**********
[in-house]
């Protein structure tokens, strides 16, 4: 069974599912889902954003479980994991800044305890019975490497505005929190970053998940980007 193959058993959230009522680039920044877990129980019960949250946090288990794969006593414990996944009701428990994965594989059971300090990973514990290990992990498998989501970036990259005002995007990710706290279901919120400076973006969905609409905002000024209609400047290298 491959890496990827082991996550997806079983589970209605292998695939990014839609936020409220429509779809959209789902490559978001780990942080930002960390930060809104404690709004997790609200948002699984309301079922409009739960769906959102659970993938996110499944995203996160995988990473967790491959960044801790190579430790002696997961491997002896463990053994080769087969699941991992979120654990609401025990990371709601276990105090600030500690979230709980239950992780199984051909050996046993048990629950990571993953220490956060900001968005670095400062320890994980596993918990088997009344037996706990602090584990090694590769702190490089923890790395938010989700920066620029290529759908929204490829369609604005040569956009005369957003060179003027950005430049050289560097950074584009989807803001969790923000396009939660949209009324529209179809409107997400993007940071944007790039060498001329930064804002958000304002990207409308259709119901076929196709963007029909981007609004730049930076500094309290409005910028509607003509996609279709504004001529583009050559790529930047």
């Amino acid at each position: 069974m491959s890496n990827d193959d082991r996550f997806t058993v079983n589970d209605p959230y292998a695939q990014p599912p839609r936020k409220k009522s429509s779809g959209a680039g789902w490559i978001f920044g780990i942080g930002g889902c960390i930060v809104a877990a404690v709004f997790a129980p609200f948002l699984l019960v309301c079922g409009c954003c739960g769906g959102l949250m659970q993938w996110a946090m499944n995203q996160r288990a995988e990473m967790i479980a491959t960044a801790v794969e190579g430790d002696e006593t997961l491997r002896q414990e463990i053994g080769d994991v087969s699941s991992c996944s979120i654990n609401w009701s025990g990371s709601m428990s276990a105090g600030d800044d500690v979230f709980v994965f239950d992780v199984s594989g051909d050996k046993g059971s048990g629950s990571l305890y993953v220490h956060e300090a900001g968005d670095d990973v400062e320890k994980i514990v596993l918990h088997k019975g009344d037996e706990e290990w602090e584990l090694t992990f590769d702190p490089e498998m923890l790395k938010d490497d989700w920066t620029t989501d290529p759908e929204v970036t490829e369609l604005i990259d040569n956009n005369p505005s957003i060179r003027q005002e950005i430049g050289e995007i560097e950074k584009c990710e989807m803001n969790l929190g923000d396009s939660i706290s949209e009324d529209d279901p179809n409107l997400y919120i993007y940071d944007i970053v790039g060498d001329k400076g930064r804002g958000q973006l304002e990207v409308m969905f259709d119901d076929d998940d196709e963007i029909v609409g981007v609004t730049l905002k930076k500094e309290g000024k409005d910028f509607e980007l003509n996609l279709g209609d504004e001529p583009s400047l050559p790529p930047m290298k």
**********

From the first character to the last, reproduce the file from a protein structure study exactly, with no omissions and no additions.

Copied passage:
[in-house]
């Protein structure tokens, strides 16, 4: 069974599912889902954003479980994991800044305890019975490497505005929190970053998940980007 193959058993959230009522680039920044877990129980019960949250946090288990794969006593414990996944009701428990994965594989059971300090990973514990290990992990498998989501970036990259005002995007990710706290279901919120400076973006969905609409905002000024209609400047290298 491959890496990827082991996550997806079983589970209605292998695939990014839609936020409220429509779809959209789902490559978001780990942080930002960390930060809104404690709004997790609200948002699984309301079922409009739960769906959102659970993938996110499944995203996160995988990473967790491959960044801790190579430790002696997961491997002896463990053994080769087969699941991992979120654990609401025990990371709601276990105090600030500690979230709980239950992780199984051909050996046993048990629950990571993953220490956060900001968005670095400062320890994980596993918990088997009344037996706990602090584990090694590769702190490089923890790395938010989700920066620029290529759908929204490829369609604005040569956009005369957003060179003027950005430049050289560097950074584009989807803001969790923000396009939660949209009324529209179809409107997400993007940071944007790039060498001329930064804002958000304002990207409308259709119901076929196709963007029909981007609004730049930076500094309290409005910028509607003509996609279709504004001529583009050559790529930047």
């Amino acid at each position: 069974m491959s890496n990827d193959d082991r996550f997806t058993v079983n589970d209605p959230y292998a695939q990014p599912p839609r936020k409220k009522s429509s779809g959209a680039g789902w490559i978001f920044g780990i942080g930002g889902c960390i930060v809104a877990a404690v709004f997790a129980p609200f948002l699984l019960v309301c079922g409009c954003c739960g769906g959102l949250m659970q993938w996110a946090m499944n995203q996160r288990a995988e990473m967790i479980a491959t960044a801790v794969e190579g430790d002696e006593t997961l491997r002896q414990e463990i053994g080769d994991v087969s699941s991992c996944s979120i654990n609401w009701s025990g990371s709601m428990s276990a105090g600030d800044d500690v979230f709980v994965f239950d992780v199984s594989g051909d050996k046993g059971s048990g629950s990571l305890y993953v220490h956060e300090a900001g968005d670095d990973v400062e320890k994980i514990v596993l918990h088997k019975g009344d037996e706990e290990w602090e584990l090694t992990f590769d702190p490089e498998m923890l790395k938010d490497d989700w920066t620029t989501d290529p759908e929204v970036t490829e369609l604005i990259d040569n956009n005369p505005s957003i060179r003027q005002e950005i430049g050289e995007i560097e950074k584009c990710e989807m803001n969790l929190g923000d396009s939660i706290s949209e009324d529209d279901p179809n409107l997400y919120i993007y940071d944007i970053v790039g060498d001329k400076g930064r804002g958000q973006l304002e990207v409308m969905f259709d119901d076929d998940d196709e963007i029909v609409g981007v609004t730049l905002k930076k500094e309290g000024k409005d910028f509607e980007l003509n996609l279709g209609d504004e001529p583009s400047l050559p790529p930047m290298k």